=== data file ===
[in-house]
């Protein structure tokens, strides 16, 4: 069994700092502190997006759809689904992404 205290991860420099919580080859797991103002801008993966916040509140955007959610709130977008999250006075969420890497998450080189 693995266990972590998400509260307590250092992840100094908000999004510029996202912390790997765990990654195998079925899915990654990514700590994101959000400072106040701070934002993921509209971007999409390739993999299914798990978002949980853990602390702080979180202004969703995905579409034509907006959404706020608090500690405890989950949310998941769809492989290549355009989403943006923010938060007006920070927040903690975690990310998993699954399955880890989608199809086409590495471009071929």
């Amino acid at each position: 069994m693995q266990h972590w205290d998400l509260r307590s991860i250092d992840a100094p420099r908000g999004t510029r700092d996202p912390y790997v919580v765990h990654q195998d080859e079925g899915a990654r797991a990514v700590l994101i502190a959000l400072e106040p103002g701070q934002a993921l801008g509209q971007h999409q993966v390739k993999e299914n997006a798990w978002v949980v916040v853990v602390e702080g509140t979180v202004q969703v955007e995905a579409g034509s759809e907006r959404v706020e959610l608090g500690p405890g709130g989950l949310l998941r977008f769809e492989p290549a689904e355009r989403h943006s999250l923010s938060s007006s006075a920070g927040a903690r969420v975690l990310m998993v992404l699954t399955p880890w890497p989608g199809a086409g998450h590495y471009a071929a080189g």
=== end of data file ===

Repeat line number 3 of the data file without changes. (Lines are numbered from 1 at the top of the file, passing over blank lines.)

């Amino acid at each position: 069994m693995q266990h972590w205290d998400l509260r307590s991860i250092d992840a100094p420099r908000g999004t510029r700092d996202p912390y790997v919580v765990h990654q195998d080859e079925g899915a990654r797991a990514v700590l994101i502190a959000l400072e106040p103002g701070q934002a993921l801008g509209q971007h999409q993966v390739k993999e299914n997006a798990w978002v949980v916040v853990v602390e702080g509140t979180v202004q969703v955007e995905a579409g034509s759809e907006r959404v706020e959610l608090g500690p405890g709130g989950l949310l998941r977008f769809e492989p290549a689904e355009r989403h943006s999250l923010s938060s007006s006075a920070g927040a903690r969420v975690l990310m998993v992404l699954t399955p880890w890497p989608g199809a086409g998450h590495y471009a071929a080189g």